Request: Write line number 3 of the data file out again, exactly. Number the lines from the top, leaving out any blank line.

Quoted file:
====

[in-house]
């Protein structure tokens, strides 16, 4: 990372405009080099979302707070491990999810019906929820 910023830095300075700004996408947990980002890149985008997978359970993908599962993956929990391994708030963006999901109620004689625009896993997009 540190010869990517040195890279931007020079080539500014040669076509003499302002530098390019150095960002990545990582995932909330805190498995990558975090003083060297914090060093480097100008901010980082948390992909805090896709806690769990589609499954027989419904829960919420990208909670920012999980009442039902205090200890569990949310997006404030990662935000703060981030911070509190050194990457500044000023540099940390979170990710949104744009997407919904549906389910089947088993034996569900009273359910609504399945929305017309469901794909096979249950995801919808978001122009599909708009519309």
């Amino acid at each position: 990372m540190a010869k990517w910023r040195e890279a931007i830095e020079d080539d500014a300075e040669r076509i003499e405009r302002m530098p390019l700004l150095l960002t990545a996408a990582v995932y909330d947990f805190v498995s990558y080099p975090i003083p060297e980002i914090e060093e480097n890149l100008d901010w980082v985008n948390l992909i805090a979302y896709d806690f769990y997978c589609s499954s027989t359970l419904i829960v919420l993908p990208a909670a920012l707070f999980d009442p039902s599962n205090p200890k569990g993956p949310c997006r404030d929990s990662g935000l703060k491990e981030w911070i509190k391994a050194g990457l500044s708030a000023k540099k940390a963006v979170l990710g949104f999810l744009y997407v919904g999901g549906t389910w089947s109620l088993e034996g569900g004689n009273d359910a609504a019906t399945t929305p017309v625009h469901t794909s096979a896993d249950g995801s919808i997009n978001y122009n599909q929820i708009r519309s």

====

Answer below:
């Amino acid at each position: 990372m540190a010869k990517w910023r040195e890279a931007i830095e020079d080539d500014a300075e040669r076509i003499e405009r302002m530098p390019l700004l150095l960002t990545a996408a990582v995932y909330d947990f805190v498995s990558y080099p975090i003083p060297e980002i914090e060093e480097n890149l100008d901010w980082v985008n948390l992909i805090a979302y896709d806690f769990y997978c589609s499954s027989t359970l419904i829960v919420l993908p990208a909670a920012l707070f999980d009442p039902s599962n205090p200890k569990g993956p949310c997006r404030d929990s990662g935000l703060k491990e981030w911070i509190k391994a050194g990457l500044s708030a000023k540099k940390a963006v979170l990710g949104f999810l744009y997407v919904g999901g549906t389910w089947s109620l088993e034996g569900g004689n009273d359910a609504a019906t399945t929305p017309v625009h469901t794909s096979a896993d249950g995801s919808i997009n978001y122009n599909q929820i708009r519309s």